Philadelphia School of Design for Women

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Edwin Forrest House, the home of the Pennsylvania School of Design for Women, Philadelphia

Philadelphia School of Design for Women was an art school for women in Philadelphia, Pennsylvania. It was the largest art school for women in the country, directed by Emily Sartain and its faculty included Robert Henri, Samuel Murray and Daniel Garber. It merged into what is now the Moore College of Art and Design.

History[edit]

Sarah Worthington King Peter, wife of the British consul in Philadelphia, established an industrial arts school in her home in 1848 to teach women without a means of supporting themselves a trade. The school taught lithography, wood carving, and design, such as for household items like carpets and wallpaper. Peter's husband died soon after she established the school and she returned to her Cincinnati, Ohio home.[1]

In 1850, Peter wrote to the Franklin Institute about her drawing class of some 20 young women becoming a "co-operative, but separate branch" of the Institute.[2] The Franklin Institute established and supervised the Philadelphia School of Design for Women from 1850 to 1853.[2] A group of 17 men were designated the incorporators of the school in 1853. Elliott Cresson was among these 17 directors, and was elected president at the first meeting.[2] It was the country's largest art school for women[3] and its students included Emily Sartain and Jessie Willcox Smith.[1]

Elizabeth Croasdale was the school's principal before Emily Sartain took the position in 1886. Sartain was the school's leader until 1920.[1][4] She implemented life-drawing classes at the Philadelphia School of Design for Women,[5] using draped male and nude women models, which was revolutionary at the time for women artists. Sartain created a professional program that was built upon technical and lengthy training and high standards. The women were taught to create works of art based upon three-dimensional and human forms, based upon her training in Paris and at the Pennsylvania Academy of the Fine Arts.[6] She was responsible for introducing important faculty members such as Robert Henri, Samuel Murray and Daniel Garber.[7] In 1892, Robert Henry began teaching at the school. William Innes Homer said, "A born teacher, Henry enjoyed immediate success at the school."[8]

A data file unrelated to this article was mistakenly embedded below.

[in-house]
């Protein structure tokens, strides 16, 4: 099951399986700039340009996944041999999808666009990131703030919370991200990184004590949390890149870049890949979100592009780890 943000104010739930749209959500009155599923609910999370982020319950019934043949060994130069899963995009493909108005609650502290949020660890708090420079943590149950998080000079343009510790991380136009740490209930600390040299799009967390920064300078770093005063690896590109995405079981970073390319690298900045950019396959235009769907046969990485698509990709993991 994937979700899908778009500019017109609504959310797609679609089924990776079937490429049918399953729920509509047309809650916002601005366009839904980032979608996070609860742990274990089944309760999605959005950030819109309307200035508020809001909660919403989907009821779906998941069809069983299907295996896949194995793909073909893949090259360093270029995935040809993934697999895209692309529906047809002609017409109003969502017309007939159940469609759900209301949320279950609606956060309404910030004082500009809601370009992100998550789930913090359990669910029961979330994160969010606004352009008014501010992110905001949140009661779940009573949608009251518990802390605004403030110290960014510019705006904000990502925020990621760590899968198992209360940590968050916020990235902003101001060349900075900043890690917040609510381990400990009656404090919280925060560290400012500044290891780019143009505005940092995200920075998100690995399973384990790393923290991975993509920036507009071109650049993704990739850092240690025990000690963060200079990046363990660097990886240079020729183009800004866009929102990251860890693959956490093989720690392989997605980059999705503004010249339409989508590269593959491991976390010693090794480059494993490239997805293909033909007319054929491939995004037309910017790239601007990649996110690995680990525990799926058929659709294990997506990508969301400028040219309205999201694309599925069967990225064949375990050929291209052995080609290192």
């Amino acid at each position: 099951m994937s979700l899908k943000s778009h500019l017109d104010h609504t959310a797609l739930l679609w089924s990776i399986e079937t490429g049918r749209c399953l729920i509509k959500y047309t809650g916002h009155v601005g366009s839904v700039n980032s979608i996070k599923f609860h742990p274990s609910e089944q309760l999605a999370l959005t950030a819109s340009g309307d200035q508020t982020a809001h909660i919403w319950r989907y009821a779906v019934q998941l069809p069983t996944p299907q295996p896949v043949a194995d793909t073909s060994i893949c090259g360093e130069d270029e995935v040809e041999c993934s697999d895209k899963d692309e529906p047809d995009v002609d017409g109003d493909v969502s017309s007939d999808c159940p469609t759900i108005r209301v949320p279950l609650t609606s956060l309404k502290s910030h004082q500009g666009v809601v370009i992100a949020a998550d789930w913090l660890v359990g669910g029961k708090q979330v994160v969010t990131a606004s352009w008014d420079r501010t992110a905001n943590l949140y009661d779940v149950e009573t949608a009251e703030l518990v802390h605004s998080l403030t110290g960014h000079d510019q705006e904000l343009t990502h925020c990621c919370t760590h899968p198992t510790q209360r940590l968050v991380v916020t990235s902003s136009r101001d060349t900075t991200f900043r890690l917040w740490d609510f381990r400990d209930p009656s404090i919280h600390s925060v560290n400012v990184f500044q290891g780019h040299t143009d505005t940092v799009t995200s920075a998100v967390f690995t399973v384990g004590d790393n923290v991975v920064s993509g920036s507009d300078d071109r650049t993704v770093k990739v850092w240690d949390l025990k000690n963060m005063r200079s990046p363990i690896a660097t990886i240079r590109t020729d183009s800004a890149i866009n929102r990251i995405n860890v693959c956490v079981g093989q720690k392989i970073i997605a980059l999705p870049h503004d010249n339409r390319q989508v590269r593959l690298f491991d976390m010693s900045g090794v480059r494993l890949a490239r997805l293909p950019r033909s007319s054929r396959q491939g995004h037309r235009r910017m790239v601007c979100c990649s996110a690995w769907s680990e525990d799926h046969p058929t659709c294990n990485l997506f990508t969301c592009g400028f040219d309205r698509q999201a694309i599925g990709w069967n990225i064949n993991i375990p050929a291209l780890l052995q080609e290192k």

Nina de Angeli Walls wrote,

As Sartain's career illustrates, art schools conferred professional status in a cultural field once dominated by men. Women artists used formal schooling to counter the accusation of amateurism frequently leveled at them. Nineteenth century design schools were the first institutions to offer professional certification for women in such careers as art education, fabric design, or magazine illustration; hence, the schools opened unprecedented paths to female economic independence.[3]

In 1932 it merged into the Moore Institute of Art, Science, and Industry. It is now the Moore College of Art and Design,[1] which offers both a Bachelors of Fine Arts degree and Master of Arts in Art Education.[7]

Faculty[edit]

Students[edit]

See also[edit]

References[edit]

  1. ^ a b c d Marion Tinling (1986). Women Remembered: A Guide to Landmarks of Women's History in the United States. New York: Greenwood Press. p. 445. Retrieved October 16, 2014 – via Questia. (subscription required (help)). 
  2. ^ a b c Donors of the Medals and their histories, The Elliott Cresson Medal - Founded in 1848 - Gold Medal (The Franklin Institute), retrieved July 13, 2009 
  3. ^ a b Nina de Angeli Walls (1998). "Design school movement". In Linda Eisenmann. Historical Dictionary of Women's Education in the United States. Westport, Connecticut: Greenwood Press. pp. 129–130. Retrieved October 15, 2014 – via Questia. (subscription required (help)). 
  4. ^ Katharine Martinez; Page Talbott; Elizabeth Johns (2000). Philadelphia's Cultural Landscape: The Sartain Family Legacy. Temple University Press. p. 144. ISBN 978-1-56639-791-9. 
  5. ^ Alice A. Carter (2000). The Red Rose Girls: An Uncommon Story of Art and Love. New York: Abrams Books. p. 18. Retrieved October 15, 2014 – via Questia. (subscription required (help)). 
  6. ^ Katharine Martinez; Page Talbott; Elizabeth Johns (2000). Philadelphia's Cultural Landscape: The Sartain Family Legacy. Temple University Press. p. 139. ISBN 978-1-56639-791-9. 
  7. ^ a b Nina de Angeli Walls (2001). Art, Industry, and Women's Education in Philadelphia. Bergin & Garvey. ISBN 0-89789-745-5. 
  8. ^ William Innes Homer (1969). Robert Henri and his Circle. Ithaca: Cornell University Press. p. 71. ISBN 0-87817-326-9.